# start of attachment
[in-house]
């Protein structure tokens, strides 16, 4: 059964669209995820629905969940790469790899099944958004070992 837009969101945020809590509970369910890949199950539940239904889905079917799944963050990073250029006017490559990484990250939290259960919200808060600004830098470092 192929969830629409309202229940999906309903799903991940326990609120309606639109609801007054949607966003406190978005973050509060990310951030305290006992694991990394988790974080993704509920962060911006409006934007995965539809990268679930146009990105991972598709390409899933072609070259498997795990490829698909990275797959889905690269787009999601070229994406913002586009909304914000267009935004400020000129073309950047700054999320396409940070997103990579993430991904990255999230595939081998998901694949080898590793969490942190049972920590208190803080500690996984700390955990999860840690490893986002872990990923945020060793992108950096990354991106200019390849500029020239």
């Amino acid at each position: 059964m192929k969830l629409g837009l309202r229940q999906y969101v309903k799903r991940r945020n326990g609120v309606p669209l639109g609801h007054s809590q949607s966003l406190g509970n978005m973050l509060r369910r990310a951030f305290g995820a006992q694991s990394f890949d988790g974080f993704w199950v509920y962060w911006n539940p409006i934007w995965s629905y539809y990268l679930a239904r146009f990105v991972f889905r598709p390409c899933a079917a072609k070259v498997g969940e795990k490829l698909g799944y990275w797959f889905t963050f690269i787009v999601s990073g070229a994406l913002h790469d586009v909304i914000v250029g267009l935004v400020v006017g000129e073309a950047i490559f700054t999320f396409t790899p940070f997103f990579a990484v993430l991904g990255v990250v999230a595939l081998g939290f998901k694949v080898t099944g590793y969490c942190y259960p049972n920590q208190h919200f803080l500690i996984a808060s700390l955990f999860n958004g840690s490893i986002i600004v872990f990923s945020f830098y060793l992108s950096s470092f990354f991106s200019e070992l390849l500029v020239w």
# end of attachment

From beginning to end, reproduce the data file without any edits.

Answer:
[in-house]
């Protein structure tokens, strides 16, 4: 059964669209995820629905969940790469790899099944958004070992 837009969101945020809590509970369910890949199950539940239904889905079917799944963050990073250029006017490559990484990250939290259960919200808060600004830098470092 192929969830629409309202229940999906309903799903991940326990609120309606639109609801007054949607966003406190978005973050509060990310951030305290006992694991990394988790974080993704509920962060911006409006934007995965539809990268679930146009990105991972598709390409899933072609070259498997795990490829698909990275797959889905690269787009999601070229994406913002586009909304914000267009935004400020000129073309950047700054999320396409940070997103990579993430991904990255999230595939081998998901694949080898590793969490942190049972920590208190803080500690996984700390955990999860840690490893986002872990990923945020060793992108950096990354991106200019390849500029020239």
């Amino acid at each position: 059964m192929k969830l629409g837009l309202r229940q999906y969101v309903k799903r991940r945020n326990g609120v309606p669209l639109g609801h007054s809590q949607s966003l406190g509970n978005m973050l509060r369910r990310a951030f305290g995820a006992q694991s990394f890949d988790g974080f993704w199950v509920y962060w911006n539940p409006i934007w995965s629905y539809y990268l679930a239904r146009f990105v991972f889905r598709p390409c899933a079917a072609k070259v498997g969940e795990k490829l698909g799944y990275w797959f889905t963050f690269i787009v999601s990073g070229a994406l913002h790469d586009v909304i914000v250029g267009l935004v400020v006017g000129e073309a950047i490559f700054t999320f396409t790899p940070f997103f990579a990484v993430l991904g990255v990250v999230a595939l081998g939290f998901k694949v080898t099944g590793y969490c942190y259960p049972n920590q208190h919200f803080l500690i996984a808060s700390l955990f999860n958004g840690s490893i986002i600004v872990f990923s945020f830098y060793l992108s950096s470092f990354f991106s200019e070992l390849l500029v020239w």